Robert W. Woodruff
Just 33 years old when he took command of the Coca-Cola Co. in 1923, Robert Winship Woodruff shaped the fledgling soft drink enterprise and its bottler franchise system into a corporate giant with the world's most widely known trademark. A man of enormous stature and personal magnetism, Woodruff's influence over the affairs of Coca-Cola was absolute until his death in 1985.
Woodruff was born in Columbus, Ga., in 1889 and soon moved to Atlanta, where his father Ernest became president of the Trust Co. of Georgia. An indifferent student, young Woodruff wasted no time in making his mark in business. Beginning as a salesman for the White Motor Co. in Cleveland, Ohio, Woodruff's quickly became the company's most successful salesman and was soon promoted to vice president and general sales manager.
Meanwhile, Ernest Woodruff had invested along with many other Atlantans in the Coca-Cola Co., which had been acquired and taken public by a syndicate led by the Trust Co. of Georgia. After the acquisition, the company fell on lean times so the father persuaded Robert Woodruff to return to Atlanta and become its president.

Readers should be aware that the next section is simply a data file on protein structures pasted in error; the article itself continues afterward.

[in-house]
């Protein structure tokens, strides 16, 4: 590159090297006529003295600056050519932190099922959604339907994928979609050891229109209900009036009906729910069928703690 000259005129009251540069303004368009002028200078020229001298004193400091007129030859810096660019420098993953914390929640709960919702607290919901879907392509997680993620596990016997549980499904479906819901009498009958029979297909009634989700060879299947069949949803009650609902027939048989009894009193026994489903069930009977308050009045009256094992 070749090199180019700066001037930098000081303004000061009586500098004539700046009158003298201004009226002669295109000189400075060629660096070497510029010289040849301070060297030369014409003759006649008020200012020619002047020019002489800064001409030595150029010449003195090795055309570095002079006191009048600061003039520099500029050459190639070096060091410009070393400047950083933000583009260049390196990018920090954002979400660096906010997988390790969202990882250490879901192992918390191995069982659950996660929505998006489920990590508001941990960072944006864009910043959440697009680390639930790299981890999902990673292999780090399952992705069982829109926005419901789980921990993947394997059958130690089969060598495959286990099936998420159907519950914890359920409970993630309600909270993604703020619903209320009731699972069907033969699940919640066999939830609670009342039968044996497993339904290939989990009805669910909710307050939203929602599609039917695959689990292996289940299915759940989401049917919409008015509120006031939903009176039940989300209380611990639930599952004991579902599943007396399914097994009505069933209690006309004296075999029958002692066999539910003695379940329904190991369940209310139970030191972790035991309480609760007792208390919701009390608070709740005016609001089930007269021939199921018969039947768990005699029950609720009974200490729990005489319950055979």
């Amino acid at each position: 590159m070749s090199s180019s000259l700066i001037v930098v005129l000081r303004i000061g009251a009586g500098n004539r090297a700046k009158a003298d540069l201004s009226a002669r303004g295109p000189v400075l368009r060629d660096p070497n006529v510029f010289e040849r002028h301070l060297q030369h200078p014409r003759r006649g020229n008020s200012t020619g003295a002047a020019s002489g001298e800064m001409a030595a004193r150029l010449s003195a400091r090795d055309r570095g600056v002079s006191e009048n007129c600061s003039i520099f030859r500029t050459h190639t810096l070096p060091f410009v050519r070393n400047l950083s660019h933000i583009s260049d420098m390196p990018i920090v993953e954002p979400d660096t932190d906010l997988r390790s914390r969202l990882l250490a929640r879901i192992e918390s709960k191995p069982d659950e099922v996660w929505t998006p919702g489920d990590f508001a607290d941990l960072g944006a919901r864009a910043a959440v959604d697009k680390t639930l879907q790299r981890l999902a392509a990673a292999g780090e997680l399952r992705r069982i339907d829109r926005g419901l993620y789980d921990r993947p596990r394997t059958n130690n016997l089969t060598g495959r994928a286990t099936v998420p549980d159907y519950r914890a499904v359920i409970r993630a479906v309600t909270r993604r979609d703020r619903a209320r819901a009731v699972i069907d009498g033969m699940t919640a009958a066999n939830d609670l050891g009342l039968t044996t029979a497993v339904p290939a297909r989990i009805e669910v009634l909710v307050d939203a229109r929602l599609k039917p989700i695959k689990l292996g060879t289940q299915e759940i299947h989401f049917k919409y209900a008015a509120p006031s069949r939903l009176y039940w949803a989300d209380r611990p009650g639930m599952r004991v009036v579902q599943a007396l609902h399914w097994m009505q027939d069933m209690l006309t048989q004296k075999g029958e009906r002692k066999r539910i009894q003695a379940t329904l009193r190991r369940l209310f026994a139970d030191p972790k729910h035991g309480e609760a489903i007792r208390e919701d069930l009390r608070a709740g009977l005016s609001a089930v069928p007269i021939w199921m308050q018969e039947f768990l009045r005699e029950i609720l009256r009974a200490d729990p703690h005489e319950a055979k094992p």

During the next six decades, Woodruff established a remarkable record as a businessman and philanthropist. He gave anonymously to many institutions, a number of which owe their very existence to his generosity. Much of his philanthropy was directed through the Trebor Foundation, established in 1937 (renamed the Robert W. Woodruff Foundation following his death). Woodruff and his brother also presided over the Emily and Ernest Woodruff Fund, a separate charitable foundation whose assets of approximately $105 million were distributed in 1979 to Emory University.
The gift was called the largest single benefaction in American history and increased Woodruff’s donations to the University to more than $200 million. Emory, with 5 million shares of stock, became one of the largest owners of Coca-Cola.